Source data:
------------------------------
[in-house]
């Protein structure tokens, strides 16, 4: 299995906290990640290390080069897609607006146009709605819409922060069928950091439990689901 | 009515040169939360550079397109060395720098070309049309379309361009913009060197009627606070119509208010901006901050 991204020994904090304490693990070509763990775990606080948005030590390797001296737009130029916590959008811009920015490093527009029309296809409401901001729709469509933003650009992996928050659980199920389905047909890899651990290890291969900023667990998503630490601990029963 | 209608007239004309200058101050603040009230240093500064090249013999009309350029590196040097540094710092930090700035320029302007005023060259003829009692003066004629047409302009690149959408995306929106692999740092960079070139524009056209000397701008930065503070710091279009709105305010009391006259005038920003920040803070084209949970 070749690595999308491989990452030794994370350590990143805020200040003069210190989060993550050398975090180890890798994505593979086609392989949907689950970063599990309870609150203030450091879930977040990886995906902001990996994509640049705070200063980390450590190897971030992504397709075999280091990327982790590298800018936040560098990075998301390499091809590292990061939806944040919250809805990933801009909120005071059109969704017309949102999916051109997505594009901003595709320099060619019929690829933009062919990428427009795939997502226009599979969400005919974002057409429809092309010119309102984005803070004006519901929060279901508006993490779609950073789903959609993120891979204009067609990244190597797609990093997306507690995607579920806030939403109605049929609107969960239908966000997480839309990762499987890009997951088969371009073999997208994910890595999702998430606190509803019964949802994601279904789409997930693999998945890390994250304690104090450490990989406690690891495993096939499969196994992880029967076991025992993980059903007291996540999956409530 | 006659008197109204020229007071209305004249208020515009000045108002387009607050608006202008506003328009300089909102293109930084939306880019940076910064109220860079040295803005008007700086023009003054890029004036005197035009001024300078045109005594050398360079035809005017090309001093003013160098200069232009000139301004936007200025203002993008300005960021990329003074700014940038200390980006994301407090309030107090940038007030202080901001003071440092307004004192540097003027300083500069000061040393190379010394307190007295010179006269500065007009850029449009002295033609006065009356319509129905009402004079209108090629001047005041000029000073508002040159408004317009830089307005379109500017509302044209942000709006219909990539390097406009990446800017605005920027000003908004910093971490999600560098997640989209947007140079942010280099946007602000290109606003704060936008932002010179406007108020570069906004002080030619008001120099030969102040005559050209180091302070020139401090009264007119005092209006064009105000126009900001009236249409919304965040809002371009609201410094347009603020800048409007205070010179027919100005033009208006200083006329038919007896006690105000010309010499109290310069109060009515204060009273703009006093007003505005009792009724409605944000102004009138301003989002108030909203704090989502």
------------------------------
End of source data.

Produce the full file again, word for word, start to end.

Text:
[in-house]
């Protein structure tokens, strides 16, 4: 299995906290990640290390080069897609607006146009709605819409922060069928950091439990689901 | 009515040169939360550079397109060395720098070309049309379309361009913009060197009627606070119509208010901006901050 991204020994904090304490693990070509763990775990606080948005030590390797001296737009130029916590959008811009920015490093527009029309296809409401901001729709469509933003650009992996928050659980199920389905047909890899651990290890291969900023667990998503630490601990029963 | 209608007239004309200058101050603040009230240093500064090249013999009309350029590196040097540094710092930090700035320029302007005023060259003829009692003066004629047409302009690149959408995306929106692999740092960079070139524009056209000397701008930065503070710091279009709105305010009391006259005038920003920040803070084209949970 070749690595999308491989990452030794994370350590990143805020200040003069210190989060993550050398975090180890890798994505593979086609392989949907689950970063599990309870609150203030450091879930977040990886995906902001990996994509640049705070200063980390450590190897971030992504397709075999280091990327982790590298800018936040560098990075998301390499091809590292990061939806944040919250809805990933801009909120005071059109969704017309949102999916051109997505594009901003595709320099060619019929690829933009062919990428427009795939997502226009599979969400005919974002057409429809092309010119309102984005803070004006519901929060279901508006993490779609950073789903959609993120891979204009067609990244190597797609990093997306507690995607579920806030939403109605049929609107969960239908966000997480839309990762499987890009997951088969371009073999997208994910890595999702998430606190509803019964949802994601279904789409997930693999998945890390994250304690104090450490990989406690690891495993096939499969196994992880029967076991025992993980059903007291996540999956409530 | 006659008197109204020229007071209305004249208020515009000045108002387009607050608006202008506003328009300089909102293109930084939306880019940076910064109220860079040295803005008007700086023009003054890029004036005197035009001024300078045109005594050398360079035809005017090309001093003013160098200069232009000139301004936007200025203002993008300005960021990329003074700014940038200390980006994301407090309030107090940038007030202080901001003071440092307004004192540097003027300083500069000061040393190379010394307190007295010179006269500065007009850029449009002295033609006065009356319509129905009402004079209108090629001047005041000029000073508002040159408004317009830089307005379109500017509302044209942000709006219909990539390097406009990446800017605005920027000003908004910093971490999600560098997640989209947007140079942010280099946007602000290109606003704060936008932002010179406007108020570069906004002080030619008001120099030969102040005559050209180091302070020139401090009264007119005092209006064009105000126009900001009236249409919304965040809002371009609201410094347009603020800048409007205070010179027919100005033009208006200083006329038919007896006690105000010309010499109290310069109060009515204060009273703009006093007003505005009792009724409605944000102004009138301003989002108030909203704090989502």